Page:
African oil explorers have decided to keep on drilling in selected areas such as off the West African coast or onshore east Africa despite the low price of oil. However, they warned that African governments with oil reserves in less attractive locations ought to revise their deals or give up the investment. According to Aidan Heavey, CEO of Tullow Oil, “there are still some exciting areas in Africa like east Africa and in particular the onshore areas,” in tacit reference to Uganda or Kenya. Tullow Oil is one of the continent’s biggest explorers. “This is certainly not the end of African oil – far from it,” Mr Heavey added.
Oil prices have fallen from $115 a barrel in June last year forcing oil companies to cut exploration budgets, which hit relatively expensive projects in Africa quite hard. Tullow Oil, for instance, cut its budget from a peak target of $1 billion to around $200 million this year. What is left from the initial one-billion-budget mostly focuses on Kenya. Stuart Lake, CEO of African Petroleum, says that the company is not going to give up its license offshore Ivory Coast and Senegal in the West Africa Transform Margin, the area which is often referred to as Africa’s “sweet spots”. “It’s an area that is oil-rich with little gas and it’s cheap to drill,” Mr Lake added pointing to two Cairn finds in Senegal. The current cost of digging is now hovering at around $35-$50 million per well compared to $200 million in Angola.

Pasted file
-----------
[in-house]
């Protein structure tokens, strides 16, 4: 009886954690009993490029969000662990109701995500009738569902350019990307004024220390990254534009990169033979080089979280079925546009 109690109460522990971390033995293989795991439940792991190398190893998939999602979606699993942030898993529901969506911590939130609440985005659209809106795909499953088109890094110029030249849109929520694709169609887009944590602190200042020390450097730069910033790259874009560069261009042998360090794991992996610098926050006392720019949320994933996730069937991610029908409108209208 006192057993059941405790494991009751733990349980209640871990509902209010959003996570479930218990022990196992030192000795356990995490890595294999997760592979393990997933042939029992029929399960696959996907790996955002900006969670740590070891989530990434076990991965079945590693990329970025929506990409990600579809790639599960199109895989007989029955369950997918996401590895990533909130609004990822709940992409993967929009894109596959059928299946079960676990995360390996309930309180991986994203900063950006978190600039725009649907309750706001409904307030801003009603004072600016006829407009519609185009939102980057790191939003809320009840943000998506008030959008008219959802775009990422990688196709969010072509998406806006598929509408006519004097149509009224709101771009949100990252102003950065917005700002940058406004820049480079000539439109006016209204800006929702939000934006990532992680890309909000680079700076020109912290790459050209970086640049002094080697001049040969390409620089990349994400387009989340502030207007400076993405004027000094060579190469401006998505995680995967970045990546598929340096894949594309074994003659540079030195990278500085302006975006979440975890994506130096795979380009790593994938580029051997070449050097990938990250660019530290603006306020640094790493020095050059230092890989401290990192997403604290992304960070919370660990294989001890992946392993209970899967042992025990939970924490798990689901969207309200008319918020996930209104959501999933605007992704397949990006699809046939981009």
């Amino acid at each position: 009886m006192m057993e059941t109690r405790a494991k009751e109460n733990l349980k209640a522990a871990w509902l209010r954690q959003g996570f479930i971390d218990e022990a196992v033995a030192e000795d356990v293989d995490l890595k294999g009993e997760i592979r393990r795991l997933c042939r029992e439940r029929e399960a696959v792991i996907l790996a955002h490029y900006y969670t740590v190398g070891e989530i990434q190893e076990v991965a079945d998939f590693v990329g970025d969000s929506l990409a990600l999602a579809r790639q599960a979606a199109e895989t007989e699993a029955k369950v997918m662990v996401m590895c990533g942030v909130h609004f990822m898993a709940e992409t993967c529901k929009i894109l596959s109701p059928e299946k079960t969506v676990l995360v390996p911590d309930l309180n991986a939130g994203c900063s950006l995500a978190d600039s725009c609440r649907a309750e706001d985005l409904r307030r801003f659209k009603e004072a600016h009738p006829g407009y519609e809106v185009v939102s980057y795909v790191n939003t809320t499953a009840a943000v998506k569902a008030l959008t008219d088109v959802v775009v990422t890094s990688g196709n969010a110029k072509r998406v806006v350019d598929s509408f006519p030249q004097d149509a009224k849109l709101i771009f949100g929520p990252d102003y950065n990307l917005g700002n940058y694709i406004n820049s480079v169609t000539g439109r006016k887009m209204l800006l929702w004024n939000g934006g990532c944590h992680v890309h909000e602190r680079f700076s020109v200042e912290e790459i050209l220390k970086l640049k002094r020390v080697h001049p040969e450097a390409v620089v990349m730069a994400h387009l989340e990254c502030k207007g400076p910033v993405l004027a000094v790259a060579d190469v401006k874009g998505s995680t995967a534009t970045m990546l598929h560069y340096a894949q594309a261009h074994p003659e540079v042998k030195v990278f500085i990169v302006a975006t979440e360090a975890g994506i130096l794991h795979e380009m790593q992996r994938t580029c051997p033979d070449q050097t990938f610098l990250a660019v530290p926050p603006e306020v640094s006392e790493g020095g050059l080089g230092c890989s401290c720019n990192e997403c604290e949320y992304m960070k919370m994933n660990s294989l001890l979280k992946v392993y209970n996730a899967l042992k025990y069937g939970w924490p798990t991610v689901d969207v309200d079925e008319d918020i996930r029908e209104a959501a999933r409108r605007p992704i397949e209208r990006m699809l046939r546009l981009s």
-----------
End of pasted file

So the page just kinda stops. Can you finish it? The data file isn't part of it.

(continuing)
Moreover, Paul Eardley-Taylor of Standard Bank Oil and Gas added that he expected that liquefied natural gas projects in Mozambique would also continue. Mozambique is home to about 180 trillion cubic feet of gas, which would be enough to supply the EU’s four biggest economies for 18 years. “Mozambique achieved a lot over the last two months with the passing of enabling legislation. Standard Bank is hopeful that a final investment decision can be reached this year,” Mr Eardley-Taylor said.